Maybe I’ve finally matured. I always preached that I was accepting and open minded, but I never really put that into practice. “Lords of Shadow” taught me that different opinions can be valid, regardless of how asinine I may think they are.

I may never understand what people see in films like “Top Gun” or why someone would willfully listen to Ke$ha, but maybe they’re on to something. If you can freely enjoy your own things and not be an abrasive jerk about things you dislike, why can’t I?

So, thank you Konami and Kojima. Even though I hate your game, I do understand that people will love it. Hell, I even enjoyed moments of it, so I guess that’s a plus. While I may stumble with accepting opinions in the future, know that you guys really put things in perspective for me.


Maybe my friend is plotting this…nah…

Aamaazing: Japan Hasn’t Lost it’s Touch

While gaming is my oldest past time and I’ve become very passionate about it, not many games have drawn me in during our current generation. I’m not sure if it’s the graphical prowess that’s off putting or the gritty, dark and brown worlds, but there are few games that have really gotten me exceptionally involved.

Cue in Sega and their localization of Yakuza 3 for the PS3. Gosh damn, did I feel like a child playing this game. I don’t think I’ve had as much fun with any game in the past 5 years, other than Street Fighter of course.

Takes parts of Shenmue, Streets of Rage, and Virtua Fighter and you’ve got the basic groundwork of the entire Yakuza series (known as Ryu Ga Gotoku in Japan). The basic setup goes cutscene, dialog, fist fight, cutscene and repeat until done.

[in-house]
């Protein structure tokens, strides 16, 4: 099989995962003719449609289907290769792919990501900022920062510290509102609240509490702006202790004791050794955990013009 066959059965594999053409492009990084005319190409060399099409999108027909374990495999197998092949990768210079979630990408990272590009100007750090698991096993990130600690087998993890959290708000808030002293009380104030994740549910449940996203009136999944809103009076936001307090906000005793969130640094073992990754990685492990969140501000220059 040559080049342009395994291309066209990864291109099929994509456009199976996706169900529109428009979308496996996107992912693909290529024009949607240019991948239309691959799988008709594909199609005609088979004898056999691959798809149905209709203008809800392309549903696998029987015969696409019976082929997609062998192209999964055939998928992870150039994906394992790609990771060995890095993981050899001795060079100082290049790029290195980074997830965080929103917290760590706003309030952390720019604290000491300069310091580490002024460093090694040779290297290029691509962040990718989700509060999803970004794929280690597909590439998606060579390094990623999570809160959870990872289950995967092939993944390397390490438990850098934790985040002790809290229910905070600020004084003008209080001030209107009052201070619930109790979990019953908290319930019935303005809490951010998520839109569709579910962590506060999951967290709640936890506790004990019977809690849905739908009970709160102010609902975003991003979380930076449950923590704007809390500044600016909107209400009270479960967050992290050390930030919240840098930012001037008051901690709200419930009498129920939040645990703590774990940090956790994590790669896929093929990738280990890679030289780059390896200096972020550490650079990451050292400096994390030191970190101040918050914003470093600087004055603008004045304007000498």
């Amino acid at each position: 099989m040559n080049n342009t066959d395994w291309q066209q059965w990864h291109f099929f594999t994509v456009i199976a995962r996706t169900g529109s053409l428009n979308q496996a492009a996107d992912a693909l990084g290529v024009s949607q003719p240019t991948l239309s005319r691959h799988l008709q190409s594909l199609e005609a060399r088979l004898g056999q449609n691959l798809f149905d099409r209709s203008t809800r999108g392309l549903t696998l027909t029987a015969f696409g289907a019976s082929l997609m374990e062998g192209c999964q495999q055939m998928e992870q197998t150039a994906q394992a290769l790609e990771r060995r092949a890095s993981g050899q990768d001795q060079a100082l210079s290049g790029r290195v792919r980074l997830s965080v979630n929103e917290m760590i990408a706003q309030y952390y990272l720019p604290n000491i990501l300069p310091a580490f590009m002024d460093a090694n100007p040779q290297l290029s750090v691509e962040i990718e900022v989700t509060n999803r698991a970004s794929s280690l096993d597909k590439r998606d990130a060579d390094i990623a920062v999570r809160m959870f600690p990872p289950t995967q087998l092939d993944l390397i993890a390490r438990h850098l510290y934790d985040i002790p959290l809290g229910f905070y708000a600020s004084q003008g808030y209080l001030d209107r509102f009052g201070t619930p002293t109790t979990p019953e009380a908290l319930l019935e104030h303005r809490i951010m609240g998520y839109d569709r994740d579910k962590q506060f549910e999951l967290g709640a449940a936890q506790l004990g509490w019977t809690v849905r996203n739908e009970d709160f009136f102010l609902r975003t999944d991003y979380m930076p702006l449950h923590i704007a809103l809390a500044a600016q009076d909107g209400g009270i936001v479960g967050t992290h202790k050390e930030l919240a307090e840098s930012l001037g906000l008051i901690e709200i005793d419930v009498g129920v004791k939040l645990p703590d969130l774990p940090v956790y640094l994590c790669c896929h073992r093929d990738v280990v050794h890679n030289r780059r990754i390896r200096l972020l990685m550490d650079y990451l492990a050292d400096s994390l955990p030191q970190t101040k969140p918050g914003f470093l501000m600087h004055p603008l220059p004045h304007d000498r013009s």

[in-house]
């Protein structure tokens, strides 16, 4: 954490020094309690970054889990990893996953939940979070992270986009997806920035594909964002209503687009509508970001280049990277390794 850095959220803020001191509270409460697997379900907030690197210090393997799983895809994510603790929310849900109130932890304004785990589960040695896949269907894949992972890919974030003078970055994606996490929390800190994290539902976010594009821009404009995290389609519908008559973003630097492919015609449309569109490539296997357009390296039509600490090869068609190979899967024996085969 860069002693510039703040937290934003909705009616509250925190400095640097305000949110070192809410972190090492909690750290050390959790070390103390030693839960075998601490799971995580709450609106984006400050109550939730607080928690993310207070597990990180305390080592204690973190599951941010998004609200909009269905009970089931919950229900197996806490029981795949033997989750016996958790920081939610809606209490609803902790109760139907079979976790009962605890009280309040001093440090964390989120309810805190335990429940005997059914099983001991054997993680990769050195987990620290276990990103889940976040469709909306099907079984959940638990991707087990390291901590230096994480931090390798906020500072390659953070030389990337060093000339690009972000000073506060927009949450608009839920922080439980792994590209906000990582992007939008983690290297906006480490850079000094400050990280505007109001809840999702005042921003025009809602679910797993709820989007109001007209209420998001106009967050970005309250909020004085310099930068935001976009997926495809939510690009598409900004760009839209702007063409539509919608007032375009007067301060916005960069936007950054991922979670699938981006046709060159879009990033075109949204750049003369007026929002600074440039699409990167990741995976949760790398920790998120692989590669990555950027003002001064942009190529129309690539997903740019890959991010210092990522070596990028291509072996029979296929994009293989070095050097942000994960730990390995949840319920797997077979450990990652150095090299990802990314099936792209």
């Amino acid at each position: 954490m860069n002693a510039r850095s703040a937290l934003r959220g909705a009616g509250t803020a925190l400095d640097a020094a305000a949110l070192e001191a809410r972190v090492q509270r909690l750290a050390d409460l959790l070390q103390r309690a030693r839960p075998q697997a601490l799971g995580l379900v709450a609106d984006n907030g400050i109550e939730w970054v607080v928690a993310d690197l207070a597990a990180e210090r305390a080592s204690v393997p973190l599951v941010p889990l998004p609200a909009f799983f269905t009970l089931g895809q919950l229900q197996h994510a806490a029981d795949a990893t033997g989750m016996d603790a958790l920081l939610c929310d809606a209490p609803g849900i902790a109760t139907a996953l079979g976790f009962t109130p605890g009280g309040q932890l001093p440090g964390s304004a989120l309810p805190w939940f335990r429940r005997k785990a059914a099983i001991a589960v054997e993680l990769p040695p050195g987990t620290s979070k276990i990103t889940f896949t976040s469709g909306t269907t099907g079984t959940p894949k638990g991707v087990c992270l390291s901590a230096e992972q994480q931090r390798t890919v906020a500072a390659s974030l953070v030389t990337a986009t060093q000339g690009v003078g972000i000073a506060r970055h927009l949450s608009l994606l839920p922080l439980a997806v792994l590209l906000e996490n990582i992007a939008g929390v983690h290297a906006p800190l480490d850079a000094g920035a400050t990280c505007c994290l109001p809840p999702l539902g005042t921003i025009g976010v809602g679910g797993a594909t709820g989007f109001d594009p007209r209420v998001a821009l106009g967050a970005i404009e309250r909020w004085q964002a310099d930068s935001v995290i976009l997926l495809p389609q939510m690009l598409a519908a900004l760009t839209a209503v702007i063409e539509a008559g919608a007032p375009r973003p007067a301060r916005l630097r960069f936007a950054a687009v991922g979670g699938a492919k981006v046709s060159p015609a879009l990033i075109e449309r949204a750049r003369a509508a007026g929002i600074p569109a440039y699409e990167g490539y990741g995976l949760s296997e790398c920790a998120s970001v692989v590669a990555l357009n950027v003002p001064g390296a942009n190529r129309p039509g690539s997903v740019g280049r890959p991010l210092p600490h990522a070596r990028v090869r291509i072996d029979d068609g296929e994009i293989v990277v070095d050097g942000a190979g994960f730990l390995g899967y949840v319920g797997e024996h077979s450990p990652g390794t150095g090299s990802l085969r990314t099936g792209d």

My first experience with Yakuza 3 came from the demo on the Playstation Network last February. I was finally able to dig into my PS3 for once, so I figured I’d try something out and see how it went. I only tinkered around with the original Yakuza back in 2006, but I wasn’t really impressed with it.

Low and behold, when I was able to run down the street and drop kick some idiot in the face, I was sold. I had no idea what I was getting into, but it felt intense and immensely enjoyable. I immediately began talking about the game to my friends, though no one cared enough to listen.


A nice kick to the face might work.

That is except for my best friend/brother, Jim. Our argument essentially went like this:

“Buy Yakuza 3.
I don’t really know. What is the game?
Buy Yakuza 3.
No.
Buy Yakuza 3!
No!
Buy the game, dammit!
Alright!”

It’s a decision he didn’t regret. Even he was blown away by it. The HEAT action system is probably the best part of the combat. Once you build up a meter to the degree where your character is glowing in flame, you can press triangle and proceed to provide a gruesome beat down to your opponents.